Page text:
There are rare circumstances, however, when it is helpful to move the fence a tiny, specific numerical distance. If I make a cut with the router table and, for some reason, I do not want to alter the mating part to fit, I use .001″ resolution calipers to measure the difference between the cut part and the mating part and thus the amount I need to move the fence to accurately finish the cut.

I use one screw to attach an inexpensive dial indicator to a stick which gets clamped on the table with the tip of the indicator against the fence. The fence is then moved according to the direct readout on the indicator. It would be possible permanently rig a dial indicator to the fence and table but that would be too fussy for rare use.

Alternatively, without a dial indicator, to retract the fence, clamp a block to the table near the end of the fence to register the initial fence position, loosen that end of the fence, interpose a feeler gauge, snug the fence up to it, and retighten the fence. To advance the fence, set the feeler gauge against the fence, snug up and clamp the block against it, loosen the fence, remove the feeler gauge, bring the fence against the block, and retighten the fence. The increment at the bit is half the measured amount at the end of the fence. These procedures are far easier and more intuitive to do than to read or write them!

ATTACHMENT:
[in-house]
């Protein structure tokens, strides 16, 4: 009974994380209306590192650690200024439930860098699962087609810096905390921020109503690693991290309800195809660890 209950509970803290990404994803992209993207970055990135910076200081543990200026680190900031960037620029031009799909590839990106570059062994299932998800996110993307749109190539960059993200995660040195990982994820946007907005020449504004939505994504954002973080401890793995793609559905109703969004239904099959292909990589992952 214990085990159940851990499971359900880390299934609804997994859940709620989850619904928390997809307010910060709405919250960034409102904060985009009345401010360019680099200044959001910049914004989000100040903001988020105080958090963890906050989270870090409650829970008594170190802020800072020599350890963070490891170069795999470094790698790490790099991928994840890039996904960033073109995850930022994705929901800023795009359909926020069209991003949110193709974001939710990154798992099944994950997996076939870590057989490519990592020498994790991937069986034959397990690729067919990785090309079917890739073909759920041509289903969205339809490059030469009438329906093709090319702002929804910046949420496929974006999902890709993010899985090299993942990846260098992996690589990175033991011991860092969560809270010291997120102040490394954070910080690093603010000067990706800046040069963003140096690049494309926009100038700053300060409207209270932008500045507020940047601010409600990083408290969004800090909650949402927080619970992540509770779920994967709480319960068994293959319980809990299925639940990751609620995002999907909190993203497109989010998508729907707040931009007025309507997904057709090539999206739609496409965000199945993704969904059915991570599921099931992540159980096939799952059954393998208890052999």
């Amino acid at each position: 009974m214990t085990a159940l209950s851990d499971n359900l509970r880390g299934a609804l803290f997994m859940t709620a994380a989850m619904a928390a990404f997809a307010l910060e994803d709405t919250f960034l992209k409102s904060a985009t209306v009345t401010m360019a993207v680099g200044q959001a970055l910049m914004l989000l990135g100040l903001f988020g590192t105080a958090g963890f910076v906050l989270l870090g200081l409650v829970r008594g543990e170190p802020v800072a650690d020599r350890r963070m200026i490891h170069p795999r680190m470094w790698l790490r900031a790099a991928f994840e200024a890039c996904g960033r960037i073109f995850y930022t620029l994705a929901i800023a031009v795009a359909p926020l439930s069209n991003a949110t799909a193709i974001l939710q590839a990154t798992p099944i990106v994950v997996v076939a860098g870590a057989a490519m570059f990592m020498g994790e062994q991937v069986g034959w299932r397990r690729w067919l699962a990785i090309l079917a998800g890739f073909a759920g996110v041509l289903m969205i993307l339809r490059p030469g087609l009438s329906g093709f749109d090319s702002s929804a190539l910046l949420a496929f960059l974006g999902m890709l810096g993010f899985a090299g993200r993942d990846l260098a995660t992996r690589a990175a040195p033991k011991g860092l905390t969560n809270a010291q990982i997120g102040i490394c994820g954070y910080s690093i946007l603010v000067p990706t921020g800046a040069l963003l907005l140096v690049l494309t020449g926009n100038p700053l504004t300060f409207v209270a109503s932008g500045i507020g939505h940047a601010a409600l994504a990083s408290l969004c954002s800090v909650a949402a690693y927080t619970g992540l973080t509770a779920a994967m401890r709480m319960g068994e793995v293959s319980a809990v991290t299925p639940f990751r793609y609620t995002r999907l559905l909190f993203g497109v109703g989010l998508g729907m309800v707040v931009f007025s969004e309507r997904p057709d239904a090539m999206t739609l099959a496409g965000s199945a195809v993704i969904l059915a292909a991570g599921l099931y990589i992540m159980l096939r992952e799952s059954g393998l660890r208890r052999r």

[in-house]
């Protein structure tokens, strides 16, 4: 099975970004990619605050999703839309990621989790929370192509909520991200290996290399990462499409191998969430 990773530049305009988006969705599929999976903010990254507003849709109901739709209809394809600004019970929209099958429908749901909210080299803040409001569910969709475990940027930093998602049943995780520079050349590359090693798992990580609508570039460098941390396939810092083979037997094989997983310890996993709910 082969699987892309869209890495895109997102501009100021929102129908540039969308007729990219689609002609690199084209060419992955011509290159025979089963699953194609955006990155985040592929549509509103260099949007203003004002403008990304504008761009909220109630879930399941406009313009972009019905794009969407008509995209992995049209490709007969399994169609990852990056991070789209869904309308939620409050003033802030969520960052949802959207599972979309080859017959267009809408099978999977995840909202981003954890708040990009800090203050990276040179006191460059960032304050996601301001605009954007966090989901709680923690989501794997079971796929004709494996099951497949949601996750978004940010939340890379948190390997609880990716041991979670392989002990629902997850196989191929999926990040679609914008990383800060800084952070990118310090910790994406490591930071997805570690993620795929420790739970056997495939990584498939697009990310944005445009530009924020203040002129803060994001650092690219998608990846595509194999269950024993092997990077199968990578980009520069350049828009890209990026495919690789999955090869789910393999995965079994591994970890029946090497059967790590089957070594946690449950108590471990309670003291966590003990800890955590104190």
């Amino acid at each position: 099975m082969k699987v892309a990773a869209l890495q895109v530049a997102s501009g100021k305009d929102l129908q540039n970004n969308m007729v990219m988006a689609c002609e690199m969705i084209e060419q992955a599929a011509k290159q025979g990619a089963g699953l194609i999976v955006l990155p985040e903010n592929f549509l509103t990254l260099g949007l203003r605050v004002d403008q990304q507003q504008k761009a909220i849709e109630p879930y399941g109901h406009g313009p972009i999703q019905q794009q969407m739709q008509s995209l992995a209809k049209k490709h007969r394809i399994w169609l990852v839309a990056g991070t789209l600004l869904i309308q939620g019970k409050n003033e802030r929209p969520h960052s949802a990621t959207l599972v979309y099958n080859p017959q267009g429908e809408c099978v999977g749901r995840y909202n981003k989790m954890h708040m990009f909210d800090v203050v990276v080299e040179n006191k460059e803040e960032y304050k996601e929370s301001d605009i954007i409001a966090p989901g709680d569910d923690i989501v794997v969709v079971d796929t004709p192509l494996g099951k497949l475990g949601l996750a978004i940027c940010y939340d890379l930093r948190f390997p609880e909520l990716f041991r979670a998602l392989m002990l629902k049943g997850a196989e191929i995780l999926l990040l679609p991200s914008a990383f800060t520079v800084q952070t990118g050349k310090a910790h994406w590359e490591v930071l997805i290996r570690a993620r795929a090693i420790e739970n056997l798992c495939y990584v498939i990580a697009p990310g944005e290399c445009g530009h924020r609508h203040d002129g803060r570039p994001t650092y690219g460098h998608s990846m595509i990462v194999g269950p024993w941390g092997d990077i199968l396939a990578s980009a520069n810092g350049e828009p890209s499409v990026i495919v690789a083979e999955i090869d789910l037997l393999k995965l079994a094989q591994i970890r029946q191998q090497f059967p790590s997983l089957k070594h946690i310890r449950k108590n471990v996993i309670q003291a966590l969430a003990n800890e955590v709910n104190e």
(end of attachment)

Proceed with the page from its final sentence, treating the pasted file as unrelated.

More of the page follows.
For bit height, I also like to work directly, but if a measured movement is needed, the very fine adjuster with marked gradations on the Bosch 1617 router works well.

In summary, I adjust the router table fence with direct, low-tech methods the vast majority of the time, and very occasionally employ simple methods using basic multipurpose tools (that I already own) to produce specific measured adjustments.

And I saved myself from another mind-cluttering, special-purpose gadget.

• Saturday, March 06th, 2010



I will be exhibiting my work at the Paradise City Arts Festival at the Royal Plaza Trade Center, Marlborough, MA, March 19, 20, 21, 2010 (Friday, Saturday, Sunday), booth #233. Come on over if you have the chance.

This is a highly selective juried show with beautiful work in many media including ceramics, furniture, glass, jewelry, fiber, painting, photography, and sculpture. Many of the 175 artists from 22 states, Canada, and Japan are represented in major collections, museums, and publications around the world. Among its many accolades, Paradise City was named the #1 Art Fair in the US in 2008 by American Style magazine and is a perennial Top Ten pick. It is a tremendously inspiring place to be for anyone who makes or appreciates fine craft.

Heartwood readers, if the greater Boston area is reasonably accessible for you, I can tell you this is a worthwhile visit. Of course, I invite you to please stop by my booth and say hi!

Details are at the Paradise City website (that’s my cabinet on their home page). There’s also a little feature on my work in their print and online Spring Guide, page 8, and in their online slide show, “New Faces” (though I am returning from last Fall’s show).

For collectors and anyone who enjoys beautiful craft and art, including furniture/woodwork, seeing the work “live” is the best way to appreciate it and explore your ideas to acquire fine work. It is really the sophisticated and appreciative visitors to Paradise City that make the show!